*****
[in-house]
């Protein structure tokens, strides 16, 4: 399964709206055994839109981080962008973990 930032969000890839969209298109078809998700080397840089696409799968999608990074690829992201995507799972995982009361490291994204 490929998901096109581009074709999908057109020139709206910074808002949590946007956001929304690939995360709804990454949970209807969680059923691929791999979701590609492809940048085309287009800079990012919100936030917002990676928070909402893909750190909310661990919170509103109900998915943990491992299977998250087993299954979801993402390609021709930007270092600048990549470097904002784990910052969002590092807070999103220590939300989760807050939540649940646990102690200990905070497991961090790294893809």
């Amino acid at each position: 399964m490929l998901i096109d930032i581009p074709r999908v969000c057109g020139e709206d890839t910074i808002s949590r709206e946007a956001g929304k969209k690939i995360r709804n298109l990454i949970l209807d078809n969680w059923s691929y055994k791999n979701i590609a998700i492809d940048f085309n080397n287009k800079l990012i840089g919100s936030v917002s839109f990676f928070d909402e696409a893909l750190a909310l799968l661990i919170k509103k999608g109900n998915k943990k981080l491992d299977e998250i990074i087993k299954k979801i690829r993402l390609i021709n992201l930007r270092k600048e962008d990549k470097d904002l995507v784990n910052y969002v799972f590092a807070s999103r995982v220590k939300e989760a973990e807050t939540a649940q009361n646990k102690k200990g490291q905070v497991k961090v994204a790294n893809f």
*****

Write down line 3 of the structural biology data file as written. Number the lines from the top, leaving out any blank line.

């Amino acid at each position: 399964m490929l998901i096109d930032i581009p074709r999908v969000c057109g020139e709206d890839t910074i808002s949590r709206e946007a956001g929304k969209k690939i995360r709804n298109l990454i949970l209807d078809n969680w059923s691929y055994k791999n979701i590609a998700i492809d940048f085309n080397n287009k800079l990012i840089g919100s936030v917002s839109f990676f928070d909402e696409a893909l750190a909310l799968l661990i919170k509103k999608g109900n998915k943990k981080l491992d299977e998250i990074i087993k299954k979801i690829r993402l390609i021709n992201l930007r270092k600048e962008d990549k470097d904002l995507v784990n910052y969002v799972f590092a807070s999103r995982v220590k939300e989760a973990e807050t939540a649940q009361n646990k102690k200990g490291q905070v497991k961090v994204a790294n893809f």